Cyber Fighters’ DDoS Hits Two Credit Unions
The bland name hides the lethal intent of DDoS when aimed at financial institutions, an event that has become increasingly common as dozens of large banks have recently found their online operations crippled, sometimes for days by highly skilled cyber-attackers.
DDoS, distributed denial of service, works by overwhelming a designated Web target with traffic, in many cases 100 times the normal traffic, possibly 1,000 times more throughput. The site responds by shutting down, meaning that legitimate users, members who want to log in to check balances or pay a bill, cannot do so. Usually what they see is a “This site is unavailable” notice, and the site may be down for a few hours, possibly a couple of days.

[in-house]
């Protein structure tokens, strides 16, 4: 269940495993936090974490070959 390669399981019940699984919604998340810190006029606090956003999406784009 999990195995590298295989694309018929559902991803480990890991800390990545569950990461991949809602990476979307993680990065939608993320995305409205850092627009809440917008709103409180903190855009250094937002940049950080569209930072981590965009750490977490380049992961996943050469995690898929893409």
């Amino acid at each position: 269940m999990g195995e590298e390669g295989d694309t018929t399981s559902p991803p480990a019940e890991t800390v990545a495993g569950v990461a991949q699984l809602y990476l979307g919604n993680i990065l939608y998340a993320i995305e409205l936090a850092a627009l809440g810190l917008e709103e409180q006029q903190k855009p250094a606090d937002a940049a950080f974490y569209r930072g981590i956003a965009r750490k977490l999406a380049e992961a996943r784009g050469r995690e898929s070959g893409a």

The theory is that the big banks had hardened their defenses, buying sophisticated services from companies like Akamai, and the Cyber Fighters’ attacks had been fizzling out. So they branched out into smaller financial institutions, and one consequence was a takedown of a couple credit unions.
One large worry is that many credit unions have minimal or no defenses against DDoS.